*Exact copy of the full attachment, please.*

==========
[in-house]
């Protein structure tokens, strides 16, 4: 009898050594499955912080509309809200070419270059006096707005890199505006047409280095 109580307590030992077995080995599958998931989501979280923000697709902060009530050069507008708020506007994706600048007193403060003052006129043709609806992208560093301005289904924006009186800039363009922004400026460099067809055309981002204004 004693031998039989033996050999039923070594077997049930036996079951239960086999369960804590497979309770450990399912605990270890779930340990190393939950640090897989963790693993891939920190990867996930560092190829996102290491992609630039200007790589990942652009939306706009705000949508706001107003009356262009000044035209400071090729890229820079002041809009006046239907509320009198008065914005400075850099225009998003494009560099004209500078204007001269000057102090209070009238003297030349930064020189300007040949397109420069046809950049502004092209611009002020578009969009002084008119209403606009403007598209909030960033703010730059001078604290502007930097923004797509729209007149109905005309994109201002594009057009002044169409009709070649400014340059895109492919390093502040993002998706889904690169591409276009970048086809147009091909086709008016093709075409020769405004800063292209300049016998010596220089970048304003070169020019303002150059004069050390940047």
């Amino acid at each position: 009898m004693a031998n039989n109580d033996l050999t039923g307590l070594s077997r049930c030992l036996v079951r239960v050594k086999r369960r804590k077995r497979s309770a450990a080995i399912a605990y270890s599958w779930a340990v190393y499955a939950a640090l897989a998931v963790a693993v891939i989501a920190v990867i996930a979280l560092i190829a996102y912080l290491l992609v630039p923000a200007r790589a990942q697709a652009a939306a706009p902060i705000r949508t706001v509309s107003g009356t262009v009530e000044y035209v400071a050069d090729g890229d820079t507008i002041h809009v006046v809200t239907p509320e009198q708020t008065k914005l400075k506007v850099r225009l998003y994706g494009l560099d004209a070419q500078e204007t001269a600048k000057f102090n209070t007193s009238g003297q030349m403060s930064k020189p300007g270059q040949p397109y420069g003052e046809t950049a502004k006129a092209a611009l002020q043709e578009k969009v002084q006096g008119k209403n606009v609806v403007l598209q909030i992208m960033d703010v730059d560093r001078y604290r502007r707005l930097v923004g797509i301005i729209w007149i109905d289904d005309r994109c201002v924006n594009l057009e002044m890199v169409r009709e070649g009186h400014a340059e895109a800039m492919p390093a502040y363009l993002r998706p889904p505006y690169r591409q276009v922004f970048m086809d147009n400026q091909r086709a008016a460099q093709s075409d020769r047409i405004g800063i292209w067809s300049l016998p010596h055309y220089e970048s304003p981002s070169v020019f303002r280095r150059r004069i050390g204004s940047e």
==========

[in-house]
């Protein structure tokens, strides 16, 4: 009898050594499955912080509309809200070419270059006096707005890199505006047409280095 109580307590030992077995080995599958998931989501979280923000697709902060009530050069507008708020506007994706600048007193403060003052006129043709609806992208560093301005289904924006009186800039363009922004400026460099067809055309981002204004 004693031998039989033996050999039923070594077997049930036996079951239960086999369960804590497979309770450990399912605990270890779930340990190393939950640090897989963790693993891939920190990867996930560092190829996102290491992609630039200007790589990942652009939306706009705000949508706001107003009356262009000044035209400071090729890229820079002041809009006046239907509320009198008065914005400075850099225009998003494009560099004209500078204007001269000057102090209070009238003297030349930064020189300007040949397109420069046809950049502004092209611009002020578009969009002084008119209403606009403007598209909030960033703010730059001078604290502007930097923004797509729209007149109905005309994109201002594009057009002044169409009709070649400014340059895109492919390093502040993002998706889904690169591409276009970048086809147009091909086709008016093709075409020769405004800063292209300049016998010596220089970048304003070169020019303002150059004069050390940047």
């Amino acid at each position: 009898m004693a031998n039989n109580d033996l050999t039923g307590l070594s077997r049930c030992l036996v079951r239960v050594k086999r369960r804590k077995r497979s309770a450990a080995i399912a605990y270890s599958w779930a340990v190393y499955a939950a640090l897989a998931v963790a693993v891939i989501a920190v990867i996930a979280l560092i190829a996102y912080l290491l992609v630039p923000a200007r790589a990942q697709a652009a939306a706009p902060i705000r949508t706001v509309s107003g009356t262009v009530e000044y035209v400071a050069d090729g890229d820079t507008i002041h809009v006046v809200t239907p509320e009198q708020t008065k914005l400075k506007v850099r225009l998003y994706g494009l560099d004209a070419q500078e204007t001269a600048k000057f102090n209070t007193s009238g003297q030349m403060s930064k020189p300007g270059q040949p397109y420069g003052e046809t950049a502004k006129a092209a611009l002020q043709e578009k969009v002084q006096g008119k209403n606009v609806v403007l598209q909030i992208m960033d703010v730059d560093r001078y604290r502007r707005l930097v923004g797509i301005i729209w007149i109905d289904d005309r994109c201002v924006n594009l057009e002044m890199v169409r009709e070649g009186h400014a340059e895109a800039m492919p390093a502040y363009l993002r998706p889904p505006y690169r591409q276009v922004f970048m086809d147009n400026q091909r086709a008016a460099q093709s075409d020769r047409i405004g800063i292209w067809s300049l016998p010596h055309y220089e970048s304003p981002s070169v020019f303002r280095r150059r004069i050390g204004s940047e």